The Program will operate through three facilities: the Main Street New Loan Facility (MSNLF), the Main Street Priority Loan Facility (MSPLF), and the Main Street Expanded Loan Facility (MSELF). Term sheets for each facility and Frequently Asked Questions (FAQs) providing more information regarding eligibility and conditions can be found here.
Using funds appropriated under the CARES Act, Treasury will make a $75 billion equity investment in a special purpose vehicle established to implement the Main Street Business Lending Program. This investment will enable up to $600 billion in new financing for businesses with up to 10,000 employees or $2.5 billion in 2019 annual revenues. Learn more.
Loans Available to Small Businesses
There are a number of Small Business Administration loans available to physician practices.
Economic Injury Disaster Loans
The Economic Injury Disaster Loan establishes an emergency grant to allow a practice that applies for an Economic Injury Disaster Loan to receive an advance on that loan of no more than $10,000, which the Small Business Administration must distribute within three days. The money may be used to pay for employees’ COVID-19-related sick leave, mortgage or rent, and other overhead expenses. The grants would be awarded on a first come, first served basis until the $10 billion fund is exhausted, and applicants would not have to repay the money even if they are denied the loan.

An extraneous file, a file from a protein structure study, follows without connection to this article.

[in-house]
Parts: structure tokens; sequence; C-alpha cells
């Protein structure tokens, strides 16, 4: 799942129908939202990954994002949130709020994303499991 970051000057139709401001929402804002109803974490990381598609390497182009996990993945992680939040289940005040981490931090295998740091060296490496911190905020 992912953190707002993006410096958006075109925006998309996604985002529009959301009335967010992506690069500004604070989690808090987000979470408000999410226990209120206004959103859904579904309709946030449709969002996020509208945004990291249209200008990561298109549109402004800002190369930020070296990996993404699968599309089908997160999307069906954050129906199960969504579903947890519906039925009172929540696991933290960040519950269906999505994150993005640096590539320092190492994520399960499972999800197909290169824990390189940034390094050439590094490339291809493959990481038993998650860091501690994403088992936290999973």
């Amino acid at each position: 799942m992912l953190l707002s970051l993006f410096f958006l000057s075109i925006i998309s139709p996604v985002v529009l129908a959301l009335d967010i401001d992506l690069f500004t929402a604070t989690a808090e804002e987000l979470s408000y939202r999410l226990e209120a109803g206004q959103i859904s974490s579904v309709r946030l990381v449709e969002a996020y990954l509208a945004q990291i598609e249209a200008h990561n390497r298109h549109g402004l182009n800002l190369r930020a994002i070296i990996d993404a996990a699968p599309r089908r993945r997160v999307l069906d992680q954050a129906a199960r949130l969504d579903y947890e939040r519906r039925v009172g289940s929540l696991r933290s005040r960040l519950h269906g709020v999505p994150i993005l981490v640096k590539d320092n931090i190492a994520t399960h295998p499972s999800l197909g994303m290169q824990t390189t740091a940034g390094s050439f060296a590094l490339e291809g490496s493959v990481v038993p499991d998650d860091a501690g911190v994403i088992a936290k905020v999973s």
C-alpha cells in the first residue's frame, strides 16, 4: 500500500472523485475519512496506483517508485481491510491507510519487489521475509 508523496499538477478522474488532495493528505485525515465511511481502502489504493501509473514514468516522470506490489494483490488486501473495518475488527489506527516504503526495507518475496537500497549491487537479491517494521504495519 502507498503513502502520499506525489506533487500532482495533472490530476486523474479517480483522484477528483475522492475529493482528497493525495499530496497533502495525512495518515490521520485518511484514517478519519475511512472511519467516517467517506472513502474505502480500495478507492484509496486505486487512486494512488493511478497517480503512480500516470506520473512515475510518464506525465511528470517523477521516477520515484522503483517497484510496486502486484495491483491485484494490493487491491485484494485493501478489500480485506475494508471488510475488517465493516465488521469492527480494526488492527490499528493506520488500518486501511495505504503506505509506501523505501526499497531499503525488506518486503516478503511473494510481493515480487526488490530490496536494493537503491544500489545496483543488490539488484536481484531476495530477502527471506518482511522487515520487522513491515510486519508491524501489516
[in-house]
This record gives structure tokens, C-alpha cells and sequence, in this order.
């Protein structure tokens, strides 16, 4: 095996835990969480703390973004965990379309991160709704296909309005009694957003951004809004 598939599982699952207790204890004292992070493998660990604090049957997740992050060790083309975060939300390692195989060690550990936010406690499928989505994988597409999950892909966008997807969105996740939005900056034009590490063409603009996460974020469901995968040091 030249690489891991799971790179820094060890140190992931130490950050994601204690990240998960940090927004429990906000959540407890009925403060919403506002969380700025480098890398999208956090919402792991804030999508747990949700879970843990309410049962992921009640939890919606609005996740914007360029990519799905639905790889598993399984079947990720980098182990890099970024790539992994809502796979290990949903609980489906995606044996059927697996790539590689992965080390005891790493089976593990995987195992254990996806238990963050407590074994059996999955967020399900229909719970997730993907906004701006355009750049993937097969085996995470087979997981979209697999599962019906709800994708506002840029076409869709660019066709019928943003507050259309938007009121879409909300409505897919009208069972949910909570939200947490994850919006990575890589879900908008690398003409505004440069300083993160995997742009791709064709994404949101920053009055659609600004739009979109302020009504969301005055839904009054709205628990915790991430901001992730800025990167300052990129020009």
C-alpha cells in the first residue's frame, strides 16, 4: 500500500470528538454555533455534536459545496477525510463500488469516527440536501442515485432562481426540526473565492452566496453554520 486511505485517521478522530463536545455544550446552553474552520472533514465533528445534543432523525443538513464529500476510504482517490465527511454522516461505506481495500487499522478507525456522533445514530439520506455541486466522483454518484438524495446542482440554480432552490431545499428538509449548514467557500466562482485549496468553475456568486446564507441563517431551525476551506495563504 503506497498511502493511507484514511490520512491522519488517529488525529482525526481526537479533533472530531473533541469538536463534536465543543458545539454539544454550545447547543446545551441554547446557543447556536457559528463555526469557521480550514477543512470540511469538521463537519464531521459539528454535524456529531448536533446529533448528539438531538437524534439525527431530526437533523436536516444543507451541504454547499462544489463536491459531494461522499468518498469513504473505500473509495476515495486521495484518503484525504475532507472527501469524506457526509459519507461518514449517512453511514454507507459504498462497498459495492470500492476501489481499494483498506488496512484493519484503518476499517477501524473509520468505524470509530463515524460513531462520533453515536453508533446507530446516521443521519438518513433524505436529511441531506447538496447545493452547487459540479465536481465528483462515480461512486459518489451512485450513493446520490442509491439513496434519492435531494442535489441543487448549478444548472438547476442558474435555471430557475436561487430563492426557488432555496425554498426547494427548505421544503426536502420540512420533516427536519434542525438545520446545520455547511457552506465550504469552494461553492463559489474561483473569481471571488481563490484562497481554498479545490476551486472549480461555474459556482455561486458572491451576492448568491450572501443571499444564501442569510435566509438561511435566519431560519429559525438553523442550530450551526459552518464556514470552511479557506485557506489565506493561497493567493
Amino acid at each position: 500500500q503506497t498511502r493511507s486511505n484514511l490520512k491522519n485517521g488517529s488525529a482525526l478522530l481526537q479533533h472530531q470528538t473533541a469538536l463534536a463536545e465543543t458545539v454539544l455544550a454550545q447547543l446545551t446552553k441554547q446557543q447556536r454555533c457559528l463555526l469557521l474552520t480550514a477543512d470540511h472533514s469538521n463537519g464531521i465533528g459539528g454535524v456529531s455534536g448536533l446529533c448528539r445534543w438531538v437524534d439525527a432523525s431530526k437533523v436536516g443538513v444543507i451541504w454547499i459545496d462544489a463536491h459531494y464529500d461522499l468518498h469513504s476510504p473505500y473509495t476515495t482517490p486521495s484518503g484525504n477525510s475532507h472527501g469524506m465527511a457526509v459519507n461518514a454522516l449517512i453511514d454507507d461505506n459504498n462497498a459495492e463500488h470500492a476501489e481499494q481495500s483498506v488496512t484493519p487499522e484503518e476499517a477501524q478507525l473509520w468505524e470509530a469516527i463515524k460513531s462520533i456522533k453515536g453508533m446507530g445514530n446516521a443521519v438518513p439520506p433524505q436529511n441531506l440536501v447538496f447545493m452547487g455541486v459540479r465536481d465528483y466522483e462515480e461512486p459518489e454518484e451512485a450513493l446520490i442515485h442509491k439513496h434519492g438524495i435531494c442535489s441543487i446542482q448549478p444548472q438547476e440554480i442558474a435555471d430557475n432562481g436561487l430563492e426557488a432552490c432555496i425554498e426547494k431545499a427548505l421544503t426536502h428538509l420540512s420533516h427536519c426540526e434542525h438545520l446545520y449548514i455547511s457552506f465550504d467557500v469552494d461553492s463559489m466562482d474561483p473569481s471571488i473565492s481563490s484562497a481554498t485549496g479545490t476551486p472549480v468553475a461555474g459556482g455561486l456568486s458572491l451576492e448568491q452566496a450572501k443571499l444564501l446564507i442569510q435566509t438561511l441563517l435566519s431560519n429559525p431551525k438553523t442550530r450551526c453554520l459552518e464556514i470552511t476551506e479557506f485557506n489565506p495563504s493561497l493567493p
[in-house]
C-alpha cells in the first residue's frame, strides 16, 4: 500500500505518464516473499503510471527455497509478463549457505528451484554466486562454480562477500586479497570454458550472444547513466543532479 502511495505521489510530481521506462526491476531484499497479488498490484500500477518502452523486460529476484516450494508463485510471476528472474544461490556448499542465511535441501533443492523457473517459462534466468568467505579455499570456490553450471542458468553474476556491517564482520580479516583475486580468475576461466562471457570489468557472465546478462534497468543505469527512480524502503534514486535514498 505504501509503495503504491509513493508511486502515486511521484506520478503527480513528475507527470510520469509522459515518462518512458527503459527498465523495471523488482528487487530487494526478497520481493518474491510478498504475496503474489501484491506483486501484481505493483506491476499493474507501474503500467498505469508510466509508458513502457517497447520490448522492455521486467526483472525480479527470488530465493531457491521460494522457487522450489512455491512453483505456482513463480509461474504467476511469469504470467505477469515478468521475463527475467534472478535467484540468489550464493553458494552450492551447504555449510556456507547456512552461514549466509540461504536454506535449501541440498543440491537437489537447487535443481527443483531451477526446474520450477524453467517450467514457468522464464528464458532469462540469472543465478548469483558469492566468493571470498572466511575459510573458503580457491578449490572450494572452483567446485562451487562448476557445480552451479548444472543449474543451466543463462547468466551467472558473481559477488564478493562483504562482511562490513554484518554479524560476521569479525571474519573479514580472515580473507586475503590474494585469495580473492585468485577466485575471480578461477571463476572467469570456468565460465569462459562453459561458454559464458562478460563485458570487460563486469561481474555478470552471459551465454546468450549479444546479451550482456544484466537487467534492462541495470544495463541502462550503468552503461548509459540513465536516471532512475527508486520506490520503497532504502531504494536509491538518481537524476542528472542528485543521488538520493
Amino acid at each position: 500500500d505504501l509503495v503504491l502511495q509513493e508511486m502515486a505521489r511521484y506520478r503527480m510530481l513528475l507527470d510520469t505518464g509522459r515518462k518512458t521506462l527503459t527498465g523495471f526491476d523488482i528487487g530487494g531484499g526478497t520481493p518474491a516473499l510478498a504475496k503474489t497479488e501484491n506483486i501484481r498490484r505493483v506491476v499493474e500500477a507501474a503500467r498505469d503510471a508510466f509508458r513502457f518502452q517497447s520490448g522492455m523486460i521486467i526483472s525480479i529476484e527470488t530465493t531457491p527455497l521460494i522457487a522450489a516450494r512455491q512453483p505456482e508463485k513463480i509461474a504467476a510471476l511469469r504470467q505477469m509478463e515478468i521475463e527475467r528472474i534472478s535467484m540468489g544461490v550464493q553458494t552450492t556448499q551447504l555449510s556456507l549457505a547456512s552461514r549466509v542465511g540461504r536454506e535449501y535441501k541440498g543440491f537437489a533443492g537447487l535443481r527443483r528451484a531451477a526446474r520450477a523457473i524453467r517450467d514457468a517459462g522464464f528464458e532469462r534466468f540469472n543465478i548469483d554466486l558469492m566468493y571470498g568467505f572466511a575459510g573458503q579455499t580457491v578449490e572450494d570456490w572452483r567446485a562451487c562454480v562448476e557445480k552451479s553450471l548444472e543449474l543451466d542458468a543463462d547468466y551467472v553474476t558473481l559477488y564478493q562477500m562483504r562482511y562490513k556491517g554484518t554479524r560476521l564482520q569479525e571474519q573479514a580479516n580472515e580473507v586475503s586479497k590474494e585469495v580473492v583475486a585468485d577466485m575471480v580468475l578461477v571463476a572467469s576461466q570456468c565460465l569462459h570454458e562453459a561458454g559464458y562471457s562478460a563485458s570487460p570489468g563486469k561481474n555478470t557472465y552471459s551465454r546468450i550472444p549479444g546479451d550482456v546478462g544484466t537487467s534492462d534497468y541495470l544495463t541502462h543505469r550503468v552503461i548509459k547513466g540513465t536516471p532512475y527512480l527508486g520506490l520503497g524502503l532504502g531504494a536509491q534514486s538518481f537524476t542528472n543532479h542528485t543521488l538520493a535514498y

Small Business Administration 7(a) Loans
The CARES Act provides economic relief to small businesses through Small Business Administration (SBA) loan guarantees and subsidies. The SBA program primarily provides financial assistance to small businesses through the 7(a) loan program. The CARES Act increases the maximum 7(a) loan amount from $5 million to $10 million. The law also expands eligible uses of 7(a) loans to include payroll support, employee salaries, mortgage payments, insurance premiums and any other debt obligations, and makes other important changes. Under the CARES Act, entities eligible for 7(a) loans include small businesses, nonprofits and veteran organizations with fewer than 500 employees.
Paycheck Protection Program
In additional to the EIDL grants and increased SBA 7(a) loans, the CARES Act establishes a third loan
program for small businesses called the Paycheck Protection Program (PPP). PPP loans are designed to
help small businesses avoid closure or layoffs, and can be used to cover payroll, utilities, insurance
premiums, and rent and mortgage interest payments on a facility. This program concludes on June 30,